No Ju(stice)ne No Peace! (The Ju(ne/ly) Politics Thread)

Peston once again completely fails to understand the consequences of austerity and the systemic underfunding of health services for people with special needs

Cohen grapples with the fact that the government he and the publication he’s writing for enabled, might be on the way to yet another monumental cock-up.

AOB?

1 Like

Bit puzzled by that CQC piece. Surely the informative comparison isn’t between year on year increases in deaths, but between the current death rate of people with learning disabilities versus those without? Which isn’t there to be seen.

From https://www.politico.eu/newsletter/london-playbook/politico-london-playbook-america-in-split-screen-form-an-orderly-queue-doms-jolly/

FORM AN ORDERLY QUEUE: Parliament returns from recess today with MPs braced to spend hours of their day standing in queues waiting to vote under Jacob Rees-Mogg’s bold new vision for parliament. The Commons leader will today press ahead with plans to scrap the online voting system introduced just a few weeks ago and force MPs to vote in person, which in the current climate will mean a socially distanced, kilometer-long queue snaking all through parliament and out into Westminster Hall. Many more MPs will be unable to vote at all, given they’re shielding at home and Rees-Mogg has made no provision for them to exercise their rights. […] Commons Speaker Lindsay Hoyle told members they must “ration” the time they spend in the Commons chamber, given only 50 of them will be allowed in at any one time and there will no longer be provision for others to ask questions via Zoom. Rees-Mogg [claims] “voters’ interests will be better represented” by the new system (even though, erm, fewer MPs will be able to take part.)

Meanwhile in the Lords: As the Commons ends its brief dalliance with digital technology, parliament’s checks notes modernizing and forward-looking upper chamber is moving in the opposite direction. “Hybrid” proceedings (a mixtures of virtual and in-person) will kick off in the House of Lords next Monday afternoon, with the first digital votes to be held the following week.

And yet, this line of thinking persists:

Normal Country

Normal Country

Normal Country

Normal Country

Normal Country
Normal Country
2 Likes

Its true though a tree does take time to grow, that really makes me think :thinking:

Its like that story of the man who built his house on the sand.

1 Like

I can see what you’re saying but I’d be very surprised if there was such a significant increase of any other demographic iirc at it’s peak the UK fatality rate was about 109% of it’s yearly average.

Yeah for sure. I’m just surprised that comparison isn’t front and centre. “More people with learning disabilities are dying during this pandemic” isn’t really any sort of revelation is it?

If I were on the opposition benches, I’d be looking to get 50 people into the chamber first thing every morning setup to stay for the whole day.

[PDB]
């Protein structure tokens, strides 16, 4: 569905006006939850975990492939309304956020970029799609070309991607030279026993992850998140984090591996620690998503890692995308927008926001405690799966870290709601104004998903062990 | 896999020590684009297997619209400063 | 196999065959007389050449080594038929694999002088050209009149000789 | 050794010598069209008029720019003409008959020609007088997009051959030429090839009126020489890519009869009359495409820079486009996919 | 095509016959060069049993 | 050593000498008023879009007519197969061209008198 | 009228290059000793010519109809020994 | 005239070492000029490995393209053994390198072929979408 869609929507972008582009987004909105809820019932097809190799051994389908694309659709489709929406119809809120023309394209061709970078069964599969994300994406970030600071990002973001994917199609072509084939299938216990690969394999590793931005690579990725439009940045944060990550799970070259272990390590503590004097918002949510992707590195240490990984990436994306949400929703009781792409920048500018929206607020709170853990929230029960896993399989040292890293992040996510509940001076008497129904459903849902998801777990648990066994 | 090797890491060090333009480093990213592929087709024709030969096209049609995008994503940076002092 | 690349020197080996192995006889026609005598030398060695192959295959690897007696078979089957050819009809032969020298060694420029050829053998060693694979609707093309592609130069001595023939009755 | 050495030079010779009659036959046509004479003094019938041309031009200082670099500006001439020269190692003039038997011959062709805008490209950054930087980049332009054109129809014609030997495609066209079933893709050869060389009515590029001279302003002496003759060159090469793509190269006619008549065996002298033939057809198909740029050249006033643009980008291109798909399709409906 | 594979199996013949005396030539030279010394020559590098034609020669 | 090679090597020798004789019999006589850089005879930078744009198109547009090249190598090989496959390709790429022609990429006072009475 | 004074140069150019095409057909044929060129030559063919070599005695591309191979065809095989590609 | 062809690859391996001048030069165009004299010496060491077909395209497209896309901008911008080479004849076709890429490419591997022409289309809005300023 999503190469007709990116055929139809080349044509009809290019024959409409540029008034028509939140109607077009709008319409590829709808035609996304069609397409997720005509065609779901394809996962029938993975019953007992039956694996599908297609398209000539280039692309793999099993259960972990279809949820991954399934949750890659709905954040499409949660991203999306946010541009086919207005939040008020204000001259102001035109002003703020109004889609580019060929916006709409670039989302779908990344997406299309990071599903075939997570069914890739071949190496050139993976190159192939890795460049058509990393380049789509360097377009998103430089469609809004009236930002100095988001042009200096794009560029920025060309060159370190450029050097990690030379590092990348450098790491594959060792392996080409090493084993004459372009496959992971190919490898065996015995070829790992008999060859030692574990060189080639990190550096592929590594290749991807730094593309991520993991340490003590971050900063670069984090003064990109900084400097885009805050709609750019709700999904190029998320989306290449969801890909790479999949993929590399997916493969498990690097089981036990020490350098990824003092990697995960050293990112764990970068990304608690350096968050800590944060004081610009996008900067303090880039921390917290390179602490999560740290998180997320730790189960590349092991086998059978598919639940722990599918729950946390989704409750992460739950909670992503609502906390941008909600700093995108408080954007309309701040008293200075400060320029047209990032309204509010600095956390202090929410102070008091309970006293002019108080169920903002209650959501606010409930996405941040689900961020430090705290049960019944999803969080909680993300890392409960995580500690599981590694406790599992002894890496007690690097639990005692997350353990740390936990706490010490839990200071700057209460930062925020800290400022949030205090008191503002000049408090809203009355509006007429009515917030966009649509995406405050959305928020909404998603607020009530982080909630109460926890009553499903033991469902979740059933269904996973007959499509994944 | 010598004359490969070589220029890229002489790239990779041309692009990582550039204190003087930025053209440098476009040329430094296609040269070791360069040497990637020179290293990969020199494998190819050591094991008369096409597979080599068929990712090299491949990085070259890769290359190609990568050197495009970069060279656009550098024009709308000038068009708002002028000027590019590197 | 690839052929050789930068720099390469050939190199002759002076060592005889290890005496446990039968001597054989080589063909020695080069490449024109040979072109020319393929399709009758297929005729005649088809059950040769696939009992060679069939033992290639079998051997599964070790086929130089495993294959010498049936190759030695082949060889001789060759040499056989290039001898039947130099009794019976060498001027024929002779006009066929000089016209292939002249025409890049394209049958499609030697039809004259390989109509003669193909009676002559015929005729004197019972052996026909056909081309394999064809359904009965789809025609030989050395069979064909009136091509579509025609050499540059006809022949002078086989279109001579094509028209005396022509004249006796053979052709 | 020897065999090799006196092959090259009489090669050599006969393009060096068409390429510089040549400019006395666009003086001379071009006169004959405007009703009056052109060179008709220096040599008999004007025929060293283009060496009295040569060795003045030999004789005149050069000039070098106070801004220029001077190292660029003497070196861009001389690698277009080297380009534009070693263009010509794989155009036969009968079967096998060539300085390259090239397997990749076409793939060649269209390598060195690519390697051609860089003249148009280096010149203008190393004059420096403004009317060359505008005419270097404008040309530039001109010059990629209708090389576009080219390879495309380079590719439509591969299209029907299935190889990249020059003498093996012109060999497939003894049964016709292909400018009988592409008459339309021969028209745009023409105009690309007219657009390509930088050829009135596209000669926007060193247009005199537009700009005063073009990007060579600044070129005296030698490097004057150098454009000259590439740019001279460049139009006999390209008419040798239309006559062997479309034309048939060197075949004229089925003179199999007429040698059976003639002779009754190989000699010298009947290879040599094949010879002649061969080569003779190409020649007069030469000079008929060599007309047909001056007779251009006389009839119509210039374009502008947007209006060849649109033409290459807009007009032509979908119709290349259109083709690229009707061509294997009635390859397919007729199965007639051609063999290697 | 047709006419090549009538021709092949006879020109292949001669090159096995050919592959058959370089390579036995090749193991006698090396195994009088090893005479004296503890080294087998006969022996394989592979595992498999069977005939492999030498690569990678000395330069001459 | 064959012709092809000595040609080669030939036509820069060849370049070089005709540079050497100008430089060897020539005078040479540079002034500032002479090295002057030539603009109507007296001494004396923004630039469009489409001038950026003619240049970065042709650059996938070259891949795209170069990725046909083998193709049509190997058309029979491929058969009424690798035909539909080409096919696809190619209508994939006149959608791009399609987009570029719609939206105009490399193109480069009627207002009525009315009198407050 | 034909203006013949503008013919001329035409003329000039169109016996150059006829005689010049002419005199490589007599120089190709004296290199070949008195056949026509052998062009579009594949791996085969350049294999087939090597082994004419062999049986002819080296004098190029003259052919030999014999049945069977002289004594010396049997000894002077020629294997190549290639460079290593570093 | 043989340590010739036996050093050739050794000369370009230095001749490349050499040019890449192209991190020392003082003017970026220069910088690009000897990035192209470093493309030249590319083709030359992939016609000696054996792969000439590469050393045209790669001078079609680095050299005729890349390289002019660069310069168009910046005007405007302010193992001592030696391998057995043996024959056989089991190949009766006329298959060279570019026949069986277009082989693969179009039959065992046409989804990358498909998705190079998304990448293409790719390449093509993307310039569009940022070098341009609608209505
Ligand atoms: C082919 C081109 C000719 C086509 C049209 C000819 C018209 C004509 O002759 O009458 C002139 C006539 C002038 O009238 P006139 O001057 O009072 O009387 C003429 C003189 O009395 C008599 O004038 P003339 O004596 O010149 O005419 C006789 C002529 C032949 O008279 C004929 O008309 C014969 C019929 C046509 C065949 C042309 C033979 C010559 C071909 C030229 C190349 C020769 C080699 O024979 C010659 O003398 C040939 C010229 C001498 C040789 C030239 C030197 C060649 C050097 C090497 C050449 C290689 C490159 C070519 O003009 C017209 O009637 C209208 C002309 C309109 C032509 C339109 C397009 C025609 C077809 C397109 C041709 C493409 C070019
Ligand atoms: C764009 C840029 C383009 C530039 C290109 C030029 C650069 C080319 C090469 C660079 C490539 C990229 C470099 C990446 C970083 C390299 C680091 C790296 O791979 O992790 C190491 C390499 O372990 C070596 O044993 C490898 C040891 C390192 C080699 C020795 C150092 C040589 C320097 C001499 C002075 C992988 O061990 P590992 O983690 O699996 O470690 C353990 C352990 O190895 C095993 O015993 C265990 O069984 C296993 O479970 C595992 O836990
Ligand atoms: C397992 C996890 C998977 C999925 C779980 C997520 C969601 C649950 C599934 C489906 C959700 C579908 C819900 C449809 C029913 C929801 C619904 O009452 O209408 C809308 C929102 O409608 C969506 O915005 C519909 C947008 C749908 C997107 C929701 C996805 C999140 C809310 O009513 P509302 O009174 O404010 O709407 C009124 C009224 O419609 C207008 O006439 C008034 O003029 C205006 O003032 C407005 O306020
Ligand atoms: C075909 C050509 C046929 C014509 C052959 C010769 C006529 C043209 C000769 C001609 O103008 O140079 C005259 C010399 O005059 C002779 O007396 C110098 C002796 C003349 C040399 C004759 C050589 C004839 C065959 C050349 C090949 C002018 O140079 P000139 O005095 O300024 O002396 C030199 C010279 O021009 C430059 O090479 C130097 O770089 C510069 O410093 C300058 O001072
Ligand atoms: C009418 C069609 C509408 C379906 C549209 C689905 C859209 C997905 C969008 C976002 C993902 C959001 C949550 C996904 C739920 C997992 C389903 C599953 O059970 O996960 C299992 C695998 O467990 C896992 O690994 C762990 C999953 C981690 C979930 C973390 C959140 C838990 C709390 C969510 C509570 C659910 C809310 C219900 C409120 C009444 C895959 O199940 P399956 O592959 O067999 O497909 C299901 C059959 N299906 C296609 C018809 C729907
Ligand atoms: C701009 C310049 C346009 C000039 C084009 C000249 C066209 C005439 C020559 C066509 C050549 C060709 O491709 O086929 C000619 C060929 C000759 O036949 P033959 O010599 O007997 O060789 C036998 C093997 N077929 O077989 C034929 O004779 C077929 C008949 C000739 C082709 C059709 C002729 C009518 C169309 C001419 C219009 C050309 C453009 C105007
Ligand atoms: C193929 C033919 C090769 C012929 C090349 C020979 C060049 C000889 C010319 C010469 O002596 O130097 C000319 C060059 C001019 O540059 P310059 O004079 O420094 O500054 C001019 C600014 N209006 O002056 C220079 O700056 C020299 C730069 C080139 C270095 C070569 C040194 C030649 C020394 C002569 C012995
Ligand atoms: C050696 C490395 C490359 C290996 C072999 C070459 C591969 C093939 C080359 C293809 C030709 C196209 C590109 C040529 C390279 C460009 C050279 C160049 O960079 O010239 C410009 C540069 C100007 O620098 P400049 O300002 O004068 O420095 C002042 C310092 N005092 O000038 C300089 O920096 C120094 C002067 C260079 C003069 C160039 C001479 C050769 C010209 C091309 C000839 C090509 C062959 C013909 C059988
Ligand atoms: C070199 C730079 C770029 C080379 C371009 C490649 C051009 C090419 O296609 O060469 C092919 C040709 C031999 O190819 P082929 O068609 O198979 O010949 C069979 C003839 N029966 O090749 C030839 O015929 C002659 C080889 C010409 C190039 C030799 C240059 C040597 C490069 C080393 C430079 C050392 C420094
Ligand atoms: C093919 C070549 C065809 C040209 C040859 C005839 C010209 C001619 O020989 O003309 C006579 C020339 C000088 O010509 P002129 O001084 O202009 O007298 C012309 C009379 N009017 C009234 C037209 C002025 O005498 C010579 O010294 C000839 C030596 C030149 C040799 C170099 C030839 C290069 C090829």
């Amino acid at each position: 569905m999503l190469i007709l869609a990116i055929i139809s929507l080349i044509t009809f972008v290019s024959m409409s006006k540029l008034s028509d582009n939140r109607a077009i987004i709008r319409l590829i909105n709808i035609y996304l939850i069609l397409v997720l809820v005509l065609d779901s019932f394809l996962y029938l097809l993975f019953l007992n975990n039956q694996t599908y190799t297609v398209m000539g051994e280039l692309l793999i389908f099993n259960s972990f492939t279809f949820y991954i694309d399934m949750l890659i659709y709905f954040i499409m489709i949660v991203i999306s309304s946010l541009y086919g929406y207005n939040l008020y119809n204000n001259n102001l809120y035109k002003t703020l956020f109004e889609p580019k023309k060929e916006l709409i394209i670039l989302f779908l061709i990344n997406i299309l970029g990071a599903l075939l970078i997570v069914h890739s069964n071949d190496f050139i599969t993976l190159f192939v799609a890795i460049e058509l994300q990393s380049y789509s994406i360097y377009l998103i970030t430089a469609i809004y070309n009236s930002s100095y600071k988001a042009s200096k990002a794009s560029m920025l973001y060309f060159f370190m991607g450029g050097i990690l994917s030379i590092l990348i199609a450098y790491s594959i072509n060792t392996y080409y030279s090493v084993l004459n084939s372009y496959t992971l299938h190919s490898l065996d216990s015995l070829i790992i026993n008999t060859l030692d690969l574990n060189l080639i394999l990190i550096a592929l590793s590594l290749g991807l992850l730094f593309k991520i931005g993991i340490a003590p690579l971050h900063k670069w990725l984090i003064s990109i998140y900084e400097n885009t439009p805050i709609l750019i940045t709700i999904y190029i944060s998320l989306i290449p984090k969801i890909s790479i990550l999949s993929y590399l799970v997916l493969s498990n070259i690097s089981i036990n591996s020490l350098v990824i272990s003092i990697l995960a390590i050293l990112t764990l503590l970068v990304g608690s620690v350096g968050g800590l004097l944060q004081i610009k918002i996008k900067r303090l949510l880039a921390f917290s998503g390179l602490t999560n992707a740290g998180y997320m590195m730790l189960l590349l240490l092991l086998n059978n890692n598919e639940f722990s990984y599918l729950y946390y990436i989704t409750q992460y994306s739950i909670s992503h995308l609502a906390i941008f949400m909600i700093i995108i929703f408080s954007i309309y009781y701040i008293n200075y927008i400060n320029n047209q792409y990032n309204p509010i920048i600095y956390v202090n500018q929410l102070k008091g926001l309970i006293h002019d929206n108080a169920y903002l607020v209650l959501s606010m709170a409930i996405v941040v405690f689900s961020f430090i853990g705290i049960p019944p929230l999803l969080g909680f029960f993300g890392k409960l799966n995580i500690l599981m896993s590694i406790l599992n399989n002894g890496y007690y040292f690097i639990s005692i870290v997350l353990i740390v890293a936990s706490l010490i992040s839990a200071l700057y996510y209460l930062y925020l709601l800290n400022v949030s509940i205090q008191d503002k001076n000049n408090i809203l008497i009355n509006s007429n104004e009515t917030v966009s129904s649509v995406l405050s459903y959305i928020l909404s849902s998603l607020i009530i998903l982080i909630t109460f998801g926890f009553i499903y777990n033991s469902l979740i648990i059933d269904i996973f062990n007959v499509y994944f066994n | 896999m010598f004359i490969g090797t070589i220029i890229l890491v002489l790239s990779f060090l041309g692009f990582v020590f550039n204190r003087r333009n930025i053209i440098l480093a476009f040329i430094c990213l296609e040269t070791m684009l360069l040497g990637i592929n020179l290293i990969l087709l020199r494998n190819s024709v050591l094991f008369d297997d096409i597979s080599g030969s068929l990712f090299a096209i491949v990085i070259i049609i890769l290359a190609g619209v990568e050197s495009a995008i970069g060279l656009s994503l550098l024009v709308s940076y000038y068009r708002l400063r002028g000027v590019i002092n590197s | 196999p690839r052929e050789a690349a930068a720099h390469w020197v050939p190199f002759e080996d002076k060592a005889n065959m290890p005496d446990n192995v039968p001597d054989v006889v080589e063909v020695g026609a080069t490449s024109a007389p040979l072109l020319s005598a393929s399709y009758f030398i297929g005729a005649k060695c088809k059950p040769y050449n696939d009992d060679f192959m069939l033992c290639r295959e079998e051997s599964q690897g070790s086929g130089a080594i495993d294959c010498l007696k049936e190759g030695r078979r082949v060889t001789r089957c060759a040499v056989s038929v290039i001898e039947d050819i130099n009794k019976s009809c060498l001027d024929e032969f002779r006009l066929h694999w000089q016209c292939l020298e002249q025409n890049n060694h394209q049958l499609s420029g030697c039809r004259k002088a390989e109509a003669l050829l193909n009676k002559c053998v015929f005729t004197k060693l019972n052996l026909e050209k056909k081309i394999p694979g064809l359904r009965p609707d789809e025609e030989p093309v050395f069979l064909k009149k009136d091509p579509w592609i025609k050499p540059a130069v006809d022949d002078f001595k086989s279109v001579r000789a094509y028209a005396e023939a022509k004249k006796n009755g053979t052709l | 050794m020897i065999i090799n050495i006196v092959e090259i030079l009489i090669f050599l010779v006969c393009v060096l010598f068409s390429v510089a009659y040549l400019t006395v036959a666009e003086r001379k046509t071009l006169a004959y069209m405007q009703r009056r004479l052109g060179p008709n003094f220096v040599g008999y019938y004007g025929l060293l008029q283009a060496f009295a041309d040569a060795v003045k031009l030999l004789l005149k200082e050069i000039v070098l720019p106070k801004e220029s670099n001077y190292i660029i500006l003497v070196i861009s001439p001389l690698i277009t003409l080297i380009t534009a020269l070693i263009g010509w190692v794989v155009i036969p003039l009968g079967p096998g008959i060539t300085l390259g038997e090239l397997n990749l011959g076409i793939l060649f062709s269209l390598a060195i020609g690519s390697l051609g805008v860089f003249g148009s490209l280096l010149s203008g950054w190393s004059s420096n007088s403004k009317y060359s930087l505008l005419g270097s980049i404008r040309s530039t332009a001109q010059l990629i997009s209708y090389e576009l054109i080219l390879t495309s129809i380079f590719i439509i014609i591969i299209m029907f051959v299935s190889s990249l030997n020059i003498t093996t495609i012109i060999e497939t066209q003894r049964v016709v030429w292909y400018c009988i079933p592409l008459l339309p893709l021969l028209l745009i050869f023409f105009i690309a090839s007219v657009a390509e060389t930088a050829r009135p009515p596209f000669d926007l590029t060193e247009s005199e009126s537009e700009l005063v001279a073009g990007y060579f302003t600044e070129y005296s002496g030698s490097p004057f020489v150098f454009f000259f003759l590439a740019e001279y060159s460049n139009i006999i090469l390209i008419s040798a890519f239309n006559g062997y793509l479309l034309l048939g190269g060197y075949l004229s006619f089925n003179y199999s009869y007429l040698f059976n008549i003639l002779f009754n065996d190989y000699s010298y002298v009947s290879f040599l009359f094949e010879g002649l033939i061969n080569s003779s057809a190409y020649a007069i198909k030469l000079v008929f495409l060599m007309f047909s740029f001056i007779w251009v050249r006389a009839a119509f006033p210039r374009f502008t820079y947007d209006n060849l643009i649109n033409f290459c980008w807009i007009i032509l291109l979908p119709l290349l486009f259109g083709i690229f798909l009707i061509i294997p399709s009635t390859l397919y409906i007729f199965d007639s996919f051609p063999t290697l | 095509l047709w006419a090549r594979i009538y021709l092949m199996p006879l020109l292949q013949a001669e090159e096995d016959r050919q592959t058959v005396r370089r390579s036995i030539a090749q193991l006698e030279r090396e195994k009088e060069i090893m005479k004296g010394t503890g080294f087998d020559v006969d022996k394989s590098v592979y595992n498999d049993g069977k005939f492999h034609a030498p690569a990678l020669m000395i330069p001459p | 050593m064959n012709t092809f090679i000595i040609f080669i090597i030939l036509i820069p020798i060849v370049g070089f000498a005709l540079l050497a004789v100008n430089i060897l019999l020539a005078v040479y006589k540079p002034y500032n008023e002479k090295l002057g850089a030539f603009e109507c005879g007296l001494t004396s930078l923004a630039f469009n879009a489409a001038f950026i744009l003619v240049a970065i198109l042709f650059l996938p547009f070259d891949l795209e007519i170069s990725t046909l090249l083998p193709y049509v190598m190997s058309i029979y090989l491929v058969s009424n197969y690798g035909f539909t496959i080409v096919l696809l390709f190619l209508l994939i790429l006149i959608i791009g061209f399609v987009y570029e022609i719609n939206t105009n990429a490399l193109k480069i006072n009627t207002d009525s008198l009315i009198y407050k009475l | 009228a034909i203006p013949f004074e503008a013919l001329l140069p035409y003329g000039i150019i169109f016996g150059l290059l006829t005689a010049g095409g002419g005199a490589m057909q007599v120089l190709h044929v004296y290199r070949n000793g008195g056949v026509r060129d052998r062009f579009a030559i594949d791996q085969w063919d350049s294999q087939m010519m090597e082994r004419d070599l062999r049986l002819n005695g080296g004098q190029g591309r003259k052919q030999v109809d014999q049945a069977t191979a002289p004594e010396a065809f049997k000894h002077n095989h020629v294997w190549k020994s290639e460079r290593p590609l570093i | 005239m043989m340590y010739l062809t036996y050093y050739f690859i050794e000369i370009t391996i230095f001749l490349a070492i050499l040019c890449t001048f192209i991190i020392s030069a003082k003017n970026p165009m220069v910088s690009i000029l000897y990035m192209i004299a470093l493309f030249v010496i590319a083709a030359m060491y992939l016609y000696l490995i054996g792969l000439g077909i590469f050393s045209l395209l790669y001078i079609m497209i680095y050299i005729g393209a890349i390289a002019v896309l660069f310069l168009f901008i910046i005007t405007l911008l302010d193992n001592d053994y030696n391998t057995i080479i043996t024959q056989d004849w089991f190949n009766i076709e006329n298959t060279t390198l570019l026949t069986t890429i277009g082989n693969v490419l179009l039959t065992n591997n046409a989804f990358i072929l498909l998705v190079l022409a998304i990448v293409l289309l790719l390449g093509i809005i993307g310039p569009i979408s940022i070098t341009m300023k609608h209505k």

5 Likes

True, I suspect it’s partly because there are some difficulties with getting the data necessary to make those sorts of comparisons, not all healthcare providers need to notify CQC if someone has learning disability etc.

1 Like

Actually thinking about it a bit more I can see a more sinister explanation. Basically the only information in the CQC release there is the non-covid deaths of learning disabled people are not up this year significantly, and all the increased deaths can be attributed to it. So it could be argued that it’s just a “covid innit” shrug to explain the higher death rate.

yeah or there’s that. Tinfoil hat back off now.

Genuinely wonder at times like this whether the SNP should just fully withdraw, Sinn Féin style, from the HoC. On the other hand, it’d be portrayed (with a degree of justification) as a petty taking-my-ball-home move. Especially if done mid-parliament, rather than full absenteeism being an upfront part of the platform and manifesto on which an MP is elected. And there’s much to be said for being the grit in the oyster. On balance, I think to withdraw would further consolidate the marginalised representation rather than hasten any sort of resolution.

they could protest by not turning up for a month or something

but to fully withdraw would surely be seen as just removing the voices of a lot of people?

Sinn Féin’s voters know that they’ll not be attending the HoC at all, it would surely just push a lot of SNP voters to other parties via the calculation that any representation is better than none

edit: think I’ve probably just repeated what you’re saying haha

1 Like

I’m withdrawing from parliament!

For an hour.

5 Likes

:grimacing:

1 Like

so openly ignoring the government guidelines then? Very cool!

2 Likes

Just absolutely fucking desperate to be noticed again isn’t he. Loves being the panto villain.

9 Likes

i can see why they find this less complicated than pressing a big fucking Yes or No button on their sofa

7 Likes

Real Pelosi vibes off this

5 Likes

Slaps thigh, spits out tea. My god, she’s done it again